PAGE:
Health & Psychology Misleading

Prejudice: Misleading By Example

March 1, 2019

Prejudice: We All Play a Role.

I often read about the ways we immobilize future generations: giving everyone a trophy, helicopter parenting, not letting kids fail or face adversity. All suggest modern norms in which adults debilitate young people by making their lives too easy. Having worked in many college settings I can attest to behaviors reported in these articles. I hold my share of anecdotes of parents who take over their college-age child’s advising session or students who voice demands beyond their rights. But for me the articles don’t sit well. Not because the content lacks merit; it is the manner in which they promote their concern and perpetuate another form of debilitation in society.

Prejudice means to pre-judge with a generalized negative, derogatory view. Historically, the term has been applied to people with less power, privilege, and protection, such as minorities protected from legal discrimination; but in reality, prejudice occurs within families and social networks every day. Most often it is used to garner support of a pejorative view and assign blame, such as my modern examples of “Entitled Youth” or “Helicopter Parents.”

At a micro-level these communicative tactics can take a heavy toll on personal relationships. The use of prejudice against a family member or peer is known to lead to interpersonal conflicts, unhealthy alignments, alienation, and relationship cutoffs. At the macro-level prejudice can be devastating to communities: promoting ignorance, negative stereotypes, mistreatment, and hostile, divisive relations between groups. But it doesn’t stop there. When we socialize young people through our prejudice we stunt their development. We block their abilities to learn how to suspend judgment, offer dignity and fairness, truthfully and critically investigate, and work through differences in caring, respectful, and responsible ways.

Blaming versus understanding.

A most damaging outcome of prejudice is victim blaming. Victim blaming occurs when we assign blame to a lesser empowered person. “Entitled children,” for example, have the least amount of power in creating their situation or changing it. Even at their worst, a child exhibiting entitlement behaviors is not a well-regulated or adjusted child; needing and deserving of much more than a pejorative label.

Prejudice also seeks to blame versus understand. When we shift our prejudice to the “Helicopter or Lawn Mower parents” for raising the “Entitled Generation” we continue to alienate with derogatory terms but we also promote ignorance. Reductionist labels are misleading. Social-cultural patterns are multifaceted and complex and there are many factors that contribute to a dramatic social-cultural shift, such as one in parenting practices. To reduce a paradigm shift to “cons” and ignore “pros” reflects bias. To hold one group (parents) responsible where there are multiple, contributing forces reflects ignorance.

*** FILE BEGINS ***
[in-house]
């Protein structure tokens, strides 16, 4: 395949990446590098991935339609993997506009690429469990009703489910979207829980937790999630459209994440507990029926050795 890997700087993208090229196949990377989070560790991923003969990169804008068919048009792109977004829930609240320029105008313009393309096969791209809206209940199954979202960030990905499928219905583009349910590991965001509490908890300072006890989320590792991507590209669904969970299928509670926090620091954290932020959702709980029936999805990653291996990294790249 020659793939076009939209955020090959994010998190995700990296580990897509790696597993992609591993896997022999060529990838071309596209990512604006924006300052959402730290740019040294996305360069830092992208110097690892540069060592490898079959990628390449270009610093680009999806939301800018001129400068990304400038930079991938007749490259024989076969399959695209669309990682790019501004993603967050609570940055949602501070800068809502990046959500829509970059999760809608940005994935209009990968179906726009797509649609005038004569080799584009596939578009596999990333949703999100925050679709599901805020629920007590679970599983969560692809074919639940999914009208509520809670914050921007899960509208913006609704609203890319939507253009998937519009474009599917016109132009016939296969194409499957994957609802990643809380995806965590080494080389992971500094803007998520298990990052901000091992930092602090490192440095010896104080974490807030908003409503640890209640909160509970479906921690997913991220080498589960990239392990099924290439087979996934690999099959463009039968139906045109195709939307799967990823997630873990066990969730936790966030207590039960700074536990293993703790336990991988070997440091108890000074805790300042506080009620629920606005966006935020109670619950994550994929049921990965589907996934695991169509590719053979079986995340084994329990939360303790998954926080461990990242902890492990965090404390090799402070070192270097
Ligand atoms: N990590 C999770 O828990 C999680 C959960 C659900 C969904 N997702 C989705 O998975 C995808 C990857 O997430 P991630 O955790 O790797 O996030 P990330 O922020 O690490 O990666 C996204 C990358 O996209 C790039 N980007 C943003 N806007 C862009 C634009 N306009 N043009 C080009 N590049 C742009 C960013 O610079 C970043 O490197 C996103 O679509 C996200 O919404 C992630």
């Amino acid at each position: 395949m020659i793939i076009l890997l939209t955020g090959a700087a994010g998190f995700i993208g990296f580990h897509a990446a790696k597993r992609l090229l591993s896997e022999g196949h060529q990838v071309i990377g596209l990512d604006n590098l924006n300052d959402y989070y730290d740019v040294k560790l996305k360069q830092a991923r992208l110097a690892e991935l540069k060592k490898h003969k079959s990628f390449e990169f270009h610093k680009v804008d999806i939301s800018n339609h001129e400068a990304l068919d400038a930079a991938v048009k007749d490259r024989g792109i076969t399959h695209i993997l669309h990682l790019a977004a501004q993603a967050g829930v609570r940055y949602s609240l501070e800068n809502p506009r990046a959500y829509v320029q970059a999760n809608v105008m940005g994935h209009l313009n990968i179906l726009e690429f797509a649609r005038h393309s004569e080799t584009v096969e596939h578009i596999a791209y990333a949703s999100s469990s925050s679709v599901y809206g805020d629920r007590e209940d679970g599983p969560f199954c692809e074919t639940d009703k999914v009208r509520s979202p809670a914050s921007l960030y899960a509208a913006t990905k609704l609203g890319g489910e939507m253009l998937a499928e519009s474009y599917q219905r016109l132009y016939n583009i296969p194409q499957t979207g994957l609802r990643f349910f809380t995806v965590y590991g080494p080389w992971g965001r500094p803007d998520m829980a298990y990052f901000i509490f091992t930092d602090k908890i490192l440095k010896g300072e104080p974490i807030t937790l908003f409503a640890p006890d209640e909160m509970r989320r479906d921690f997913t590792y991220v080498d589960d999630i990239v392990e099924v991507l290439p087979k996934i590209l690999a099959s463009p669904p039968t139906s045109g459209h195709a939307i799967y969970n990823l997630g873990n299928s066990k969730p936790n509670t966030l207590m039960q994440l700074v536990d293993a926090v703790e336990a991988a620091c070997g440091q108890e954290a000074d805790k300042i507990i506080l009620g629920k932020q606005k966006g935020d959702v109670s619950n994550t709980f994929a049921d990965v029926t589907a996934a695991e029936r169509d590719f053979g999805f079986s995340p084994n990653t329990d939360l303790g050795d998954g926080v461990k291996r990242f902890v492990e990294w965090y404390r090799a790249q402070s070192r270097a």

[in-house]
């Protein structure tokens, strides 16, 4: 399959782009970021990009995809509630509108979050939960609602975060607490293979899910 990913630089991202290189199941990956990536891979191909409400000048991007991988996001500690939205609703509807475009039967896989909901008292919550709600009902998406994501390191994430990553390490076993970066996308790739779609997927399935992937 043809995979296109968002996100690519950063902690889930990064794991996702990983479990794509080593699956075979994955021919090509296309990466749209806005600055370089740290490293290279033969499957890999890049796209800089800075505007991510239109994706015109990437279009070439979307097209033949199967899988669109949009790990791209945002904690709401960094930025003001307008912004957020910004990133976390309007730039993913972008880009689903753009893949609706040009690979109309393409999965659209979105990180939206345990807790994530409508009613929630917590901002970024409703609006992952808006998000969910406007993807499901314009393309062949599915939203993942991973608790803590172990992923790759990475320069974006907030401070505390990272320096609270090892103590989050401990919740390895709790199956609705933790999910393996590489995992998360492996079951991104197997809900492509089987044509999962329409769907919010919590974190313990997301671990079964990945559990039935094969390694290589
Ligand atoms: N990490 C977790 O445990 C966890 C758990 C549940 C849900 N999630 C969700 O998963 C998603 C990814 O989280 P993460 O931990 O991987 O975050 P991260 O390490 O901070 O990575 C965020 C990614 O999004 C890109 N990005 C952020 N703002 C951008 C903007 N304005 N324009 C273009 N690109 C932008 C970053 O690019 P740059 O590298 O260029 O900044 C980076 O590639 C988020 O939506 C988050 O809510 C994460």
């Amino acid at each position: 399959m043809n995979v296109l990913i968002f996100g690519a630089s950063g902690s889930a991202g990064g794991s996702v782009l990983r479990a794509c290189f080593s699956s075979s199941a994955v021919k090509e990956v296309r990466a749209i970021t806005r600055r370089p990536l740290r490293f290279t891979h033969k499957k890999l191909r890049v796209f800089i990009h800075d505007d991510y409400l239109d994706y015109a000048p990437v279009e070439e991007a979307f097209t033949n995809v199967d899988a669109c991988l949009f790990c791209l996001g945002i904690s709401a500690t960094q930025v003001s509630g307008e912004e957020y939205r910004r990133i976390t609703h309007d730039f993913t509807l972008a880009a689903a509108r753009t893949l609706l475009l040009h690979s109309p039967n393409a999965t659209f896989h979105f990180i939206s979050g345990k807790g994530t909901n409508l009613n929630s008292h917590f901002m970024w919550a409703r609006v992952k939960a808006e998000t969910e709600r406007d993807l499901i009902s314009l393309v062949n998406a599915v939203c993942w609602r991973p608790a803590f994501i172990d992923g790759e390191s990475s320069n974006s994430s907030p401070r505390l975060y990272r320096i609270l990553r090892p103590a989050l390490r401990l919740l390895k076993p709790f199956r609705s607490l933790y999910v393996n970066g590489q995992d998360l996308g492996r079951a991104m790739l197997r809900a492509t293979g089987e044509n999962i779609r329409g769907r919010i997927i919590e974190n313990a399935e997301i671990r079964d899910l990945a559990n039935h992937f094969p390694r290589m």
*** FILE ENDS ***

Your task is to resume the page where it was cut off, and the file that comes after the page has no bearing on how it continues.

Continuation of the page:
Most importantly, prejudice dehumanizes. We can’t disavow name-calling, bullying or verbal and psychological abuse and at the same time emulate it. Voicing opinions or engaging in advocacy need not involve disparaging labels. In resorting to them we model hypocritical standards about our values against dehumanization or mistreatment.

How to counter prejudice.

The laws of the land ought to protect our freedoms of expression but the laws of social science will determine the state of our interpersonal affairs. Engendering prejudice is an effective strategy to win people to your side but it is highly ineffective for growing healthy families and communities. If we seek to mobilize future generations to uphold truth, fairness, dignity, and peaceful interactions at home, work, and in community; we must embrace different norms. Here are five simple rules to counter prejudice and replace it with skills that foster personal responsibility and relational maturity:

1. Suspend judgment. Even where we are well-informed on issues we must offer the benefit of the doubt and suspend judgment, particularly in individual cases or when we are not directly involved.

2. Critical investigation. Our critical thinking is limited to that which we are familiar and exposed. To pursue truth and understanding we must go beyond echo chambers.

3. Own our bias. Opinions are valuable because they are informed by personal knowledge and experience. The responsible way to share them is to acknowledge their true nature and limits versus to speak them as collective or universal truths.

4. Communicate with dignity and respect. Make no room for dehumanization. There are responsible ways to fight for causes and engage in advocacy. It’s one thing to call out singular actions or behaviors; it’s another to insult, mock, disparage, or malign a person or group.

5. Last, we ought to be honest and patient with others and ourselves. We are well-programmed to engage in these behaviors. We will mess up, make mistakes, and fall into old habits. It helps when we own our behaviors and offer grace and understanding as we learn new ways.

Science shows us that the way we communicate matters. We can give future generations the hope and skills to move beyond the adversarial relations destroying our communities if we remember that we are like first responders; supporting or limiting their capacity.

Lamar Muro

About the Author: Lamar Muro, PhD, LPC, is an Associate Professor of Counseling and Development at Texas Woman’s University and a Licensed Professional Counselor in Denton, Texas. She teaches, trains, and researches in the areas of counseling and human development, diversity and multicultural studies, and couples and family issues.

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